A relatively new restaurant, but one that soared to the top of the eggplant charts on the strength of its Pan con Caponata. Caponata is a Sicilian eggplant relish - usually chopped eggplant stewed with capers, red bell peppers, anchovies, raisins and green olives. Divino's version is slightly different, but great, and what is greater is that they use it to top slices of their herbed focaccia that have been grilled and lavishly spread with goat cheese. The tangy cheese, the sweet sour relish, and the crunchy toast are a perfect match.
Casablanca wins my heart by serving not one but two eggplant dishes. Their wonderfully unctuous Zaalouk - grilled eggplant, shredded and simmered in olive oil with tomatoes, garlic, cumin and paprika, and seasoned just at the end with a touch of red wine vinegar - is served on its own, as part of an antipasti plate, and as a sandwich filling. In addition, Casablanca serves a terrific eggplant parmesan, arguably the best in town, topping a thick breaded slice of eggplant with a spicy marinara sauce showered with chopped herbs and served with a side of pasta.
Samira also doubles my pleasure with two first-rate eggplant offerings. One comes gratis, as soon as you sit down for dinner. Slices of eggplant, cut just slightly thicker than a sheet of paper, are grilled and marinated with chunks of carrot in a hot pepper oil and served with a seriously good flat bread that should be used to blot up every pungent drop. But Samira's Afghan menu also has an eggplant main dish called Badenjan that I love. Served in a tomato sauce over their long grain rice pilaf with shredded carrots and raisins, and topped with yogurt, it is spicy and rich and wonderful.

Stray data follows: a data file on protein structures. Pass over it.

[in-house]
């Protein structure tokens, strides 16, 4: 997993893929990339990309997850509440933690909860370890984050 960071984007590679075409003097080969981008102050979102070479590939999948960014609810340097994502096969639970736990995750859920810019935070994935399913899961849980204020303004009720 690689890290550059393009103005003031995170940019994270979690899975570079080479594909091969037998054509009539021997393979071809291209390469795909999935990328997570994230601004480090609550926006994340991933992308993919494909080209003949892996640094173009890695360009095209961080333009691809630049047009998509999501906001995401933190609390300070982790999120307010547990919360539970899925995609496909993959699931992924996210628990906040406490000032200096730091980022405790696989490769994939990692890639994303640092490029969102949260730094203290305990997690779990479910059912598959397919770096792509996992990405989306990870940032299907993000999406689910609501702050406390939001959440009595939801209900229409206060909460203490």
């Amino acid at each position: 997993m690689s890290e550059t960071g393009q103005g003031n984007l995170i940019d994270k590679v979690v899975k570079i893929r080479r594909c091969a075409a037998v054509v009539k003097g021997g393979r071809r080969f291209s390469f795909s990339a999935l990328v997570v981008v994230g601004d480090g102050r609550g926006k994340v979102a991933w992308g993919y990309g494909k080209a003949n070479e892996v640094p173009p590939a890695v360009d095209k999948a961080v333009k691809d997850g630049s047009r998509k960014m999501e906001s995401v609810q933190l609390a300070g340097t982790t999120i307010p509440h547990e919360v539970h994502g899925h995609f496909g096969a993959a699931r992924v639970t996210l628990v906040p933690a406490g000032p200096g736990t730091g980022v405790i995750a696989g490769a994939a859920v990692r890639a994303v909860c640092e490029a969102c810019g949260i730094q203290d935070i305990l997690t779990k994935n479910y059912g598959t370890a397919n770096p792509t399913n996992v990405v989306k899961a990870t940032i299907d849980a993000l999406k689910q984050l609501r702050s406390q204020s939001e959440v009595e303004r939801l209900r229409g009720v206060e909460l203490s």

What? Eggplant in a Mexican restaurant? Yes, indeed, and not buried on the vegetable fajitas platter, either. The cooks at Tortilla Flat cube eggplant, soak it in milk, dust it with cornmeal, fry it and stuff it into a burrito, blanketed with their salsa cruda, a spicy tomato sauce. It sounds weird and tastes lovely. Furthermore, if they aren't busy they can be persuaded to make eggplant chimichangas, eggplant tacos, even eggplant nachos. Eggplant heaven.
Janko's Little Zagreb
Yes, Janko's serves something besides steak, though I may be the only one who has ever noticed. Their Paladzan-Sa-Sirom is a mélange of vegetables - predominantly eggplant, with accents of celery, peppers and onions - braised in a savory tomato sauce and smothered with melted provolone cheese. Unlike their Bucharest meatballs, it is not incendiary - it is sweet and warming comfort food, and a meatless option in the heart of meatland. These five restaurants serve superb eggplant dishes, but they are not the only ones. Most of Bloomington's Chinese restaurants offer a spicy eggplant stir-fry - sometimes in a Szechwan sauce, sometimes a garlic sauce. The Panda Palace version is one of the best. Both our Indian restaurants, Shanti and Bombay House, have excellent baingan bhartha - roasted eggplant, highly spiced and eaten with basmati rice. Siam House can prepare any of their fragrant curries with eggplant.
One of the many nice things about eggplant is that it's not difficult to prepare at home. At least 2,334 vegetarian recipes await for you on Ashley's Aubergine site at home.att.net/~ashburysaubergines/index.html and over 200 (many with meat) at www.epicurious.com
Contact Food Fare columnist
Christine Barbour at email@example.com.
She's still taking nominations for the area's best french fries. Next week,
Food Fare partner Jennifer Piurek will be sharing tips from new parents
on how to make quick, nutritious meals.